I remain convinced that I think differently under a white ceiling … or between white walls. No matter, I enjoy the feeling of light and space – no doubt enhanced by the generous distance between the studio window and the now abundantly leaved trees that turned a brilliant green over night.
Yesterday I played with the shirt collars that partner the cuffs that I had fun with last week. Again simply cleaning up the cut edge, buttoning them together, and hanging up on the wall. The collars bear the traces of their being neatly but tightly packed: a few are heavily creased others just a bit wrinkly. The shape of the collar pieces produces a more angular (?) … jagged? … vibrant? … line than that of the cuffs, and hanging there it seems more chaotic and excited than its companion piece. Both put me mind of patchwork quilts – the soft tones and textures of well worn clothes, the sometimes odd contrasts of colours and patterns, the repetitive yet distinct forms.
As they are now the pieces are about 2 meters 50 by 90 centimeters. I have used a little under one-third of all that I have. I am interested to see what happens if I continue and each piece becomes as wide as it is high. This is not what I thought I would be doing with the material. And I am actively having to stop myself from saying that this is not art.
Today I looked through some older work: work from 2005/06. I was in search of pieces that might appeal to an art association buying for their members’ lottery. On Tuesday Uppsala hospital’s art association’s management committee are coming to the studios and all of us here have been invited to present work that could be of interest. Another first for me! It is interesting trying to imagine what might appeal to art appreciative nurse or doctor. The challenge is not as daunting as it could be as I went on a guided tour of new commissions permanently installed in the extensive new hospital buildings. I do not know if the art association were directly involved in the commissions but I do know that they encounter a wide range of contemporary artworks in their everyday professional environment. I also know that as members of Sweden’s national art association organisation the management committee each receive a quarterly arts magazine (it is the same magazine that I get because I am on the art association committee in Enköping). It is somehow reassuring to know that if they do not buy from me it is because they do not like my work rather than them not knowing about contemporary practice: an informed rejection – if you will!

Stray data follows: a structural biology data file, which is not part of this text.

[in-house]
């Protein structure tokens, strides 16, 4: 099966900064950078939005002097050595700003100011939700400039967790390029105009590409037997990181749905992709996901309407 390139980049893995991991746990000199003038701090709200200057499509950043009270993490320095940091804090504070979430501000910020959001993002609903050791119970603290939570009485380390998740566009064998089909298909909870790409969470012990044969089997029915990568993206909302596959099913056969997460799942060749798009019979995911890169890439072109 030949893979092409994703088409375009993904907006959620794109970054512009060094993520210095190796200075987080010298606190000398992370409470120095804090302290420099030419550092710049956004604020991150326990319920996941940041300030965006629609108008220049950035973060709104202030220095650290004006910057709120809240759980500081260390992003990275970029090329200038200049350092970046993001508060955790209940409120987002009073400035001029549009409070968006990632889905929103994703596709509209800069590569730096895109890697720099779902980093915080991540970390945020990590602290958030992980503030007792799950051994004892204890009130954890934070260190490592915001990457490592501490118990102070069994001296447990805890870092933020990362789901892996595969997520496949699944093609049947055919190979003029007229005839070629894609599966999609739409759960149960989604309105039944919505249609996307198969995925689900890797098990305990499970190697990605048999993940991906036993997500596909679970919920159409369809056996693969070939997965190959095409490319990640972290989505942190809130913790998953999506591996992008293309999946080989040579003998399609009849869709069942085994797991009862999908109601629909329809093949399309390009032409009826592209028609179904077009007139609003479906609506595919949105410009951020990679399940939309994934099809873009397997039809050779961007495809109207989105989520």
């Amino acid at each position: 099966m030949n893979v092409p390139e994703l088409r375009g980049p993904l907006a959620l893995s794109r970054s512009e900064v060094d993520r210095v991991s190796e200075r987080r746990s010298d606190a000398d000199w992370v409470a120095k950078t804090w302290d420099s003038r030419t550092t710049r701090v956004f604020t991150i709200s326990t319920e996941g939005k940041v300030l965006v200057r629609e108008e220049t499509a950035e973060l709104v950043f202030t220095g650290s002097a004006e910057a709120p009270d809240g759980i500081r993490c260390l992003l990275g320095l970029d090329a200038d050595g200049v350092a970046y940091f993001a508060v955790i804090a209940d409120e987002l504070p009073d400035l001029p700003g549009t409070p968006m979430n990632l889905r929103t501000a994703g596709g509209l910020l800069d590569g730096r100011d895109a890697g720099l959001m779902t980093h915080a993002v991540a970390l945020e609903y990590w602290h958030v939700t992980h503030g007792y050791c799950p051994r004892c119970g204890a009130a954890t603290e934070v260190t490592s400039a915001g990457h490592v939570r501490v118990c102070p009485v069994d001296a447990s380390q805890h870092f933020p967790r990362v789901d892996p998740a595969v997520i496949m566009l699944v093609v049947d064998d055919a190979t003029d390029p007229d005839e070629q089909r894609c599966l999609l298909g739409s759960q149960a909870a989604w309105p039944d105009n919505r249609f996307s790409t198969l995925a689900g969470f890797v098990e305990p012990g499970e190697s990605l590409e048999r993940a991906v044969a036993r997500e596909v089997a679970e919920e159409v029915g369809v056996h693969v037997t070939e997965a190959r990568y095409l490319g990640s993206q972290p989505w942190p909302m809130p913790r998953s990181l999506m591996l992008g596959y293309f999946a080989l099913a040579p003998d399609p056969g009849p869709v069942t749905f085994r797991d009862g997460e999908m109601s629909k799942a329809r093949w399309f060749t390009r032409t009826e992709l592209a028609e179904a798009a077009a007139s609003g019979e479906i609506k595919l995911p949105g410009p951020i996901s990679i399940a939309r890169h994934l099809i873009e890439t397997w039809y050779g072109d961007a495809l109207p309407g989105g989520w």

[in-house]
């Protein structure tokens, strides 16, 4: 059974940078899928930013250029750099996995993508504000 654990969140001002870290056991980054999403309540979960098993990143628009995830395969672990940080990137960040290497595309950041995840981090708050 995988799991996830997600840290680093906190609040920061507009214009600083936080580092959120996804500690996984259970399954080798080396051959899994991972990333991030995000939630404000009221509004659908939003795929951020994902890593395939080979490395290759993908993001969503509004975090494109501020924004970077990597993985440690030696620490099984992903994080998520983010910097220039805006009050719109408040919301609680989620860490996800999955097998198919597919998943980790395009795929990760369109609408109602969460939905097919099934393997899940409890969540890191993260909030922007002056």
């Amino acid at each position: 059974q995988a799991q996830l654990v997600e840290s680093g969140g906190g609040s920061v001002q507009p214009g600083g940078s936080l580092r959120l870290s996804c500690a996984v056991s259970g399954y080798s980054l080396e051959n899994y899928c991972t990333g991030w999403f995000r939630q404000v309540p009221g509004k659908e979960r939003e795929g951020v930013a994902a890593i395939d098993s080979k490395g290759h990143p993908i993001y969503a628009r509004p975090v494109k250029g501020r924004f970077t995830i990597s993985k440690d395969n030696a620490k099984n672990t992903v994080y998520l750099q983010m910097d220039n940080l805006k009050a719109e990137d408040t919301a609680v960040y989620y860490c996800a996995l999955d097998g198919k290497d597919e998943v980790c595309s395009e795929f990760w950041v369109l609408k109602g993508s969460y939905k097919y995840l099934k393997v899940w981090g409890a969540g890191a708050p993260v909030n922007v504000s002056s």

Work place art associations were once very common in Sweden. Enköping’s art association started at the Bahco adjustable spanner factory in 1944, and it was only a few years ago that Enköping council employees wound-up their own art association. Many of these associations were formed after the second world war when Sweden transformed itself, and employers both national and private actively engaged with offering their employees extracurricular opportunities – often but not exclusively cultural or sporting. It can be seen as a legacy of Dr Westerlund’s whole person approach to health: employers invested in numerous associations and sometimes even went as far as building holiday villages, they of course reaped the benefits of having happy healthy employees.
That said, I have made a selection of older embroidery pieces that I shall wash and press over the weekend. It will be nice to see them up on a wall again after fourteen or so years in storage. If I have time I might make one or two new pieces (not embroideries) based on an idea that I had on my residency at WIP in 2009.